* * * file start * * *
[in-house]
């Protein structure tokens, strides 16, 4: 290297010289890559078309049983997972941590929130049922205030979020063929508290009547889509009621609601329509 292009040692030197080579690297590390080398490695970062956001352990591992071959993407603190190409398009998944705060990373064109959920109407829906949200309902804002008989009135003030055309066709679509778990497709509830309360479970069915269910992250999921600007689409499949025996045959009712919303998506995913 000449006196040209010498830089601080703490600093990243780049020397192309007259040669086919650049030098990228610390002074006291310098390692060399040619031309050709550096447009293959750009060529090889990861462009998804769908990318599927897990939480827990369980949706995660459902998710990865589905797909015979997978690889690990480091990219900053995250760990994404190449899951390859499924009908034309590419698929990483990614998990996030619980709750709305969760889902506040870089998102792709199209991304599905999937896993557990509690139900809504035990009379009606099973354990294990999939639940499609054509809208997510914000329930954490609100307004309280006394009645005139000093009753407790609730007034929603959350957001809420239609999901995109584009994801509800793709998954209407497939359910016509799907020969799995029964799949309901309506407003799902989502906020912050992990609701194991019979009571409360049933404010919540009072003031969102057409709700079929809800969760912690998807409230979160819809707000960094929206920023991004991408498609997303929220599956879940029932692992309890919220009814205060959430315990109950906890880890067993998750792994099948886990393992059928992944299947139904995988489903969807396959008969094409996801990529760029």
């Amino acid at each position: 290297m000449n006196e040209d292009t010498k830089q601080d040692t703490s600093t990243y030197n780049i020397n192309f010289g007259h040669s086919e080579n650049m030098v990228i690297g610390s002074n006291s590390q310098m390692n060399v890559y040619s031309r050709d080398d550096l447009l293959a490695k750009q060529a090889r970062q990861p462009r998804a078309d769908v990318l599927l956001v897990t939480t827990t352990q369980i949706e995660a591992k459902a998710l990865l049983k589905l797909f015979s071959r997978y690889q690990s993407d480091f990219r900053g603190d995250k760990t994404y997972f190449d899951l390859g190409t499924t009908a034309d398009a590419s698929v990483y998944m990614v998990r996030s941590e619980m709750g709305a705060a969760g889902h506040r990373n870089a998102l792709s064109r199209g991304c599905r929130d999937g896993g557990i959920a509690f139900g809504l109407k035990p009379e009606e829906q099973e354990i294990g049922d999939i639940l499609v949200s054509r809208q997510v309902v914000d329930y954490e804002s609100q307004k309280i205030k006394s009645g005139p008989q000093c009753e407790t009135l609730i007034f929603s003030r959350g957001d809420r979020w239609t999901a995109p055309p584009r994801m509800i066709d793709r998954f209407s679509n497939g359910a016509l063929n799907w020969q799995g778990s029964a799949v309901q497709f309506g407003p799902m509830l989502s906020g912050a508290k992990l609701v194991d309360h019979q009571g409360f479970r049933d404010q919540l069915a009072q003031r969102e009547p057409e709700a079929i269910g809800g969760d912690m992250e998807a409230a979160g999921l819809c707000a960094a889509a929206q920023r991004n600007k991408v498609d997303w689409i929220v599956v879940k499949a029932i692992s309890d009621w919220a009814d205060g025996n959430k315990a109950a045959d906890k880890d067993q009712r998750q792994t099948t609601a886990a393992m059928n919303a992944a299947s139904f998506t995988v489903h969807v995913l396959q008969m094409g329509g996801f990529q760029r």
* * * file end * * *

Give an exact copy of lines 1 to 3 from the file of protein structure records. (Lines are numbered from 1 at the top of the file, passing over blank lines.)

[in-house]
């Protein structure tokens, strides 16, 4: 290297010289890559078309049983997972941590929130049922205030979020063929508290009547889509009621609601329509 292009040692030197080579690297590390080398490695970062956001352990591992071959993407603190190409398009998944705060990373064109959920109407829906949200309902804002008989009135003030055309066709679509778990497709509830309360479970069915269910992250999921600007689409499949025996045959009712919303998506995913 000449006196040209010498830089601080703490600093990243780049020397192309007259040669086919650049030098990228610390002074006291310098390692060399040619031309050709550096447009293959750009060529090889990861462009998804769908990318599927897990939480827990369980949706995660459902998710990865589905797909015979997978690889690990480091990219900053995250760990994404190449899951390859499924009908034309590419698929990483990614998990996030619980709750709305969760889902506040870089998102792709199209991304599905999937896993557990509690139900809504035990009379009606099973354990294990999939639940499609054509809208997510914000329930954490609100307004309280006394009645005139000093009753407790609730007034929603959350957001809420239609999901995109584009994801509800793709998954209407497939359910016509799907020969799995029964799949309901309506407003799902989502906020912050992990609701194991019979009571409360049933404010919540009072003031969102057409709700079929809800969760912690998807409230979160819809707000960094929206920023991004991408498609997303929220599956879940029932692992309890919220009814205060959430315990109950906890880890067993998750792994099948886990393992059928992944299947139904995988489903969807396959008969094409996801990529760029």
């Amino acid at each position: 290297m000449n006196e040209d292009t010498k830089q601080d040692t703490s600093t990243y030197n780049i020397n192309f010289g007259h040669s086919e080579n650049m030098v990228i690297g610390s002074n006291s590390q310098m390692n060399v890559y040619s031309r050709d080398d550096l447009l293959a490695k750009q060529a090889r970062q990861p462009r998804a078309d769908v990318l599927l956001v897990t939480t827990t352990q369980i949706e995660a591992k459902a998710l990865l049983k589905l797909f015979s071959r997978y690889q690990s993407d480091f990219r900053g603190d995250k760990t994404y997972f190449d899951l390859g190409t499924t009908a034309d398009a590419s698929v990483y998944m990614v998990r996030s941590e619980m709750g709305a705060a969760g889902h506040r990373n870089a998102l792709s064109r199209g991304c599905r929130d999937g896993g557990i959920a509690f139900g809504l109407k035990p009379e009606e829906q099973e354990i294990g049922d999939i639940l499609v949200s054509r809208q997510v309902v914000d329930y954490e804002s609100q307004k309280i205030k006394s009645g005139p008989q000093c009753e407790t009135l609730i007034f929603s003030r959350g957001d809420r979020w239609t999901a995109p055309p584009r994801m509800i066709d793709r998954f209407s679509n497939g359910a016509l063929n799907w020969q799995g778990s029964a799949v309901q497709f309506g407003p799902m509830l989502s906020g912050a508290k992990l609701v194991d309360h019979q009571g409360f479970r049933d404010q919540l069915a009072q003031r969102e009547p057409e709700a079929i269910g809800g969760d912690m992250e998807a409230a979160g999921l819809c707000a960094a889509a929206q920023r991004n600007k991408v498609d997303w689409i929220v599956v879940k499949a029932i692992s309890d009621w919220a009814d205060g025996n959430k315990a109950a045959d906890k880890d067993q009712r998750q792994t099948t609601a886990a393992m059928n919303a992944a299947s139904f998506t995988v489903h969807v995913l396959q008969m094409g329509g996801f990529q760029r």